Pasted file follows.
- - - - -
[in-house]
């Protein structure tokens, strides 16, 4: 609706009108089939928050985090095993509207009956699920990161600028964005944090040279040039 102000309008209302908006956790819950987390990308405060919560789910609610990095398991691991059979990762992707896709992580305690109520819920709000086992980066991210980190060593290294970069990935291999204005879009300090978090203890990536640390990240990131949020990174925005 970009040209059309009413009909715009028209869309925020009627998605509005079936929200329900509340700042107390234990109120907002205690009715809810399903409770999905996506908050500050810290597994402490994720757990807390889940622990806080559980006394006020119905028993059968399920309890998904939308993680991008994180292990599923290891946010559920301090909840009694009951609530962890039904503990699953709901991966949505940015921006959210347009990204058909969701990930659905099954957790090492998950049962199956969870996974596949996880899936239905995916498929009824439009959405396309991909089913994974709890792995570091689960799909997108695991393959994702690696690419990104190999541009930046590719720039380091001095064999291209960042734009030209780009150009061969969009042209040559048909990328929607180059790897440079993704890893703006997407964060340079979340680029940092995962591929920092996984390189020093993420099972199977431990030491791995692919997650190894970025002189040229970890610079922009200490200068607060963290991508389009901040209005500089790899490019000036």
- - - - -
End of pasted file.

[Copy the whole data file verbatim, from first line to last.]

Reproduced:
[in-house]
């Protein structure tokens, strides 16, 4: 609706009108089939928050985090095993509207009956699920990161600028964005944090040279040039 102000309008209302908006956790819950987390990308405060919560789910609610990095398991691991059979990762992707896709992580305690109520819920709000086992980066991210980190060593290294970069990935291999204005879009300090978090203890990536640390990240990131949020990174925005 970009040209059309009413009909715009028209869309925020009627998605509005079936929200329900509340700042107390234990109120907002205690009715809810399903409770999905996506908050500050810290597994402490994720757990807390889940622990806080559980006394006020119905028993059968399920309890998904939308993680991008994180292990599923290891946010559920301090909840009694009951609530962890039904503990699953709901991966949505940015921006959210347009990204058909969701990930659905099954957790090492998950049962199956969870996974596949996880899936239905995916498929009824439009959405396309991909089913994974709890792995570091689960799909997108695991393959994702690696690419990104190999541009930046590719720039380091001095064999291209960042734009030209780009150009061969969009042209040559048909990328929607180059790897440079993704890893703006997407964060340079979340680029940092995962591929920092996984390189020093993420099972199977431990030491791995692919997650190894970025002189040229970890610079922009200490200068607060963290991508389009901040209005500089790899490019000036």